Harold Maples was born in Pettit, Texas in 1925. He was raised in Snyder and Dermott and graduated from Fluvanna High School, where he played football and basketball. Maples served in the U.S. Navy in the South Pacific from 1943 to 1946. After his military service, he enrolled in McMurry College in Abilene, where he studied art. Later, Maples moved to Dallas, where he continued to study art at the Dallas Art Institute (under Olin Travis) and the American School of Commercial Art. Maples sold early editorial Cartoons to the Abilene Reporters-News and the Snyder Daily News. After working freelance, he became the editorial cartoonist for the Fort Worth Star-Telegram in 1954. For 27 years, Maples drew more than 7,000 editorial cartoons for the paper. Known nationally for his skillfully executed drawings, he gave each a distinctive Texas flavor.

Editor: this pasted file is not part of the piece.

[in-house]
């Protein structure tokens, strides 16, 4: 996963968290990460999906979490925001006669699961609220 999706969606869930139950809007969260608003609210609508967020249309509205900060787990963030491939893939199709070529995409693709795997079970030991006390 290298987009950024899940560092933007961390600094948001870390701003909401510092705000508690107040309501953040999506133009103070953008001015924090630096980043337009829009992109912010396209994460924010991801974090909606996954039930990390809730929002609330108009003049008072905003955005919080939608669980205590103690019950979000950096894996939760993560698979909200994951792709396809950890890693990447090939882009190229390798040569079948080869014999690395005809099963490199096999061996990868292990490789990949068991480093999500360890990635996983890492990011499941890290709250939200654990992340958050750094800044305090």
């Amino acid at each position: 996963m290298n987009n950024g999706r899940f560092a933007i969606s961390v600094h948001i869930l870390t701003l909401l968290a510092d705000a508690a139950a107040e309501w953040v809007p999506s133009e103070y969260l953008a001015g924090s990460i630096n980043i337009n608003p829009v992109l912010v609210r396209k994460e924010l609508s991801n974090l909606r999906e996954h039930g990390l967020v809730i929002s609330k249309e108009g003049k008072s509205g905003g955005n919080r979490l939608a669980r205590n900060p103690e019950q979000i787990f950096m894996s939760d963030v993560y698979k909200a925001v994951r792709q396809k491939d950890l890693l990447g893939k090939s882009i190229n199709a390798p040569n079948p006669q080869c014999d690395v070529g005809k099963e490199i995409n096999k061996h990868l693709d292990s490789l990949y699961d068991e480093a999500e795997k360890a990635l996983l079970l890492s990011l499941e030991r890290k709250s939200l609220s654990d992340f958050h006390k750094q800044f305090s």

No subject was too mundane or too important for Maples. He addressed local, national, and international topics such as the beginning of a new school year, threats to world peace, impending drought, auto safety, the Cold War, LBJ's Great Society, jobs prospects for new college graduates; government spending, relations with China, the Fort Worth Stock Show, the Vietnam War, race relations, U.S. diplomacy, the Space Race with the Soviet Union, presidential politics; gun control, the Mideast Peace Talks, voter apathy, Watergate, the Nixon impeachment hearings, the Iran Hostage Crisis, dependence on foreign oil, and the Texas weather, with equal humor, skill, and imagination.
Harold Maples died in 1981. The collection was a gift of the Fort Worth Star-Telegram in 1982.